‘Better English lands more girls than boys in college’

National 1 minute, 45 seconds


WONDER why there are more girls than boys in tertiary level institutions in the sultanate?

A study by Halimaturradiah Metussin of Universiti Brunei Darussalam (UBD) published in the Review of European Studies last year cited that good command of English could be a factor in the gender imbalance in colleges or universities.

The study, titled ‘Gender Imbalance in Brunei Tertiary Education Student Populations: Exploring English Language, Self-Efficacy and Coping Mechanisms as Possible Causes’, covered 330 students from six Sixth Form Centres.

Other variables that were investigated include Mathematics, self-efficacy and coping strategies.

The study noted that other factors such as home environment, teaching effectiveness, school quality, the nature of the curriculum, assessment procedures and language difficulties might have expanded the findings.

Poor achievement amongst male students in their O Level English and Mathematics, which persisted into their AS Level and A Levels, contributed to the gender imbalance, the study said.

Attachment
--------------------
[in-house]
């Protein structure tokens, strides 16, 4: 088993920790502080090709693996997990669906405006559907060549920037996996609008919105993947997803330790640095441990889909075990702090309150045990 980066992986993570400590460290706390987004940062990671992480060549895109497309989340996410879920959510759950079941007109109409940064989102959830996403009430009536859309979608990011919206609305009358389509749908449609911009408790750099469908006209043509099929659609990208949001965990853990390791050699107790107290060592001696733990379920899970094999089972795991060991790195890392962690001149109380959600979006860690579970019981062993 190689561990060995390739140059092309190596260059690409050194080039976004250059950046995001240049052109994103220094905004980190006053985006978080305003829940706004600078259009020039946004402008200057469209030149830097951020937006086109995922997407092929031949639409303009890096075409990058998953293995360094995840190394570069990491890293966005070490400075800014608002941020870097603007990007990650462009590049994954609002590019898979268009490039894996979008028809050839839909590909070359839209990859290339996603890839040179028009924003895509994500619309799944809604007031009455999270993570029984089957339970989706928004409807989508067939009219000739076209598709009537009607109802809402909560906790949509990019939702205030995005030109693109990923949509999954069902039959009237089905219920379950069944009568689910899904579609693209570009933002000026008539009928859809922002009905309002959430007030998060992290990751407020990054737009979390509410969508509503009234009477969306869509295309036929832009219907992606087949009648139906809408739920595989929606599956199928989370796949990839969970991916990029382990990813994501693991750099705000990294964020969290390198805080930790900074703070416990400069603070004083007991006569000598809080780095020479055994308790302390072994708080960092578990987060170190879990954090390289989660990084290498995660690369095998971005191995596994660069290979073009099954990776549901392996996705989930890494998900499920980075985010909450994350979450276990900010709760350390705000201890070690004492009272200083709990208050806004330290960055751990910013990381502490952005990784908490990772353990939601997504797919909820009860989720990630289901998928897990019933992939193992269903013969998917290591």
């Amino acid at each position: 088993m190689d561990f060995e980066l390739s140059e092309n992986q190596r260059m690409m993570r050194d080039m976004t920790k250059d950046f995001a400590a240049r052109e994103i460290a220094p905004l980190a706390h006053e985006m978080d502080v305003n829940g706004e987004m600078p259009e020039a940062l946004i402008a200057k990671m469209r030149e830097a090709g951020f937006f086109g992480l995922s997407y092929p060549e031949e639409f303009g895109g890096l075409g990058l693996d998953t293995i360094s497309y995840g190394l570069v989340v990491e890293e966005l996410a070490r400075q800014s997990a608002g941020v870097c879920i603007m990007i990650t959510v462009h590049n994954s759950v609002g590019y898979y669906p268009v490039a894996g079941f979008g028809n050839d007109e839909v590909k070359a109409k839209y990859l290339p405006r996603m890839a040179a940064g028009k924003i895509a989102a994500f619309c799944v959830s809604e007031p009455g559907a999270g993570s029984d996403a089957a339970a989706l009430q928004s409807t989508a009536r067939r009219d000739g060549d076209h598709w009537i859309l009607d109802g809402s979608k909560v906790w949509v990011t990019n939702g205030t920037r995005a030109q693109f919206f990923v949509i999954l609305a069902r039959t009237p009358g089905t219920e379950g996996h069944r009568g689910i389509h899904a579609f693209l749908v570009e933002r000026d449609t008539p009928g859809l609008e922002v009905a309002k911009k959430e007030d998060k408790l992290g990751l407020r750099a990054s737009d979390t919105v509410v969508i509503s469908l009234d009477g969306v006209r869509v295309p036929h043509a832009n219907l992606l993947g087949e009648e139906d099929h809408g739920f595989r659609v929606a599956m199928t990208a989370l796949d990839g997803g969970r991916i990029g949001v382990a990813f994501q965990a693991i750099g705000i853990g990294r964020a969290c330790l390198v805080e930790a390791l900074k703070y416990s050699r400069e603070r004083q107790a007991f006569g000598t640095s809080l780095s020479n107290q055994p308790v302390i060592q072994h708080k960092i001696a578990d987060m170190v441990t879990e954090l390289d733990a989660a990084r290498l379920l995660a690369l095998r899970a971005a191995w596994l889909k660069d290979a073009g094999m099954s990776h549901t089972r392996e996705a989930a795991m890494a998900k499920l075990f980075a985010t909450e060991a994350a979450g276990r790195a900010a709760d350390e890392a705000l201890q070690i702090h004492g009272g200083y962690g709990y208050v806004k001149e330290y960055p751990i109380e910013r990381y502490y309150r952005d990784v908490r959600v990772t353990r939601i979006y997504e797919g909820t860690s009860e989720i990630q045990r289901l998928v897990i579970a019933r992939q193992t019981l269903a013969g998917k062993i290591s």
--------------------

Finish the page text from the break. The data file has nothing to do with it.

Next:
“Since tertiary institutions in Brunei often include GCE O Level (General Certificate of Education Ordinary Level) English and Mathematics among their admission criteria, this has in turn resulted in fewer males than females being admitted to colleges and universities,” the study said.

The study said that poor performance in English might be attributed to unsatisfactory teaching, inadequate or inappropriate learning resources, low interest or motivation in the subject, and ineffective test preparation.

It added, however, that the government, through the Ministry of Education, has already “made substantial efforts at improving the quality of education in the country”.

According to the study, careful analyses of student enrolments have indicated no significant gender differences at three levels of the education system where students learn or study the same subjects, namely primary school stage (Years 1 to 6), lower secondary cycle (Year 7 to 8), and GCE O Level (Years 9 to 11).

The study also found that low English scorers tend to use an ‘avoidance-oriented’ coping style when it comes to dealing with stress or problems.

“Low English scorers prefer to distract themselves away from the problem, for example by watching television or calling a friend, rather than taking problem-solving actions directly,” the study said.

The Brunei Times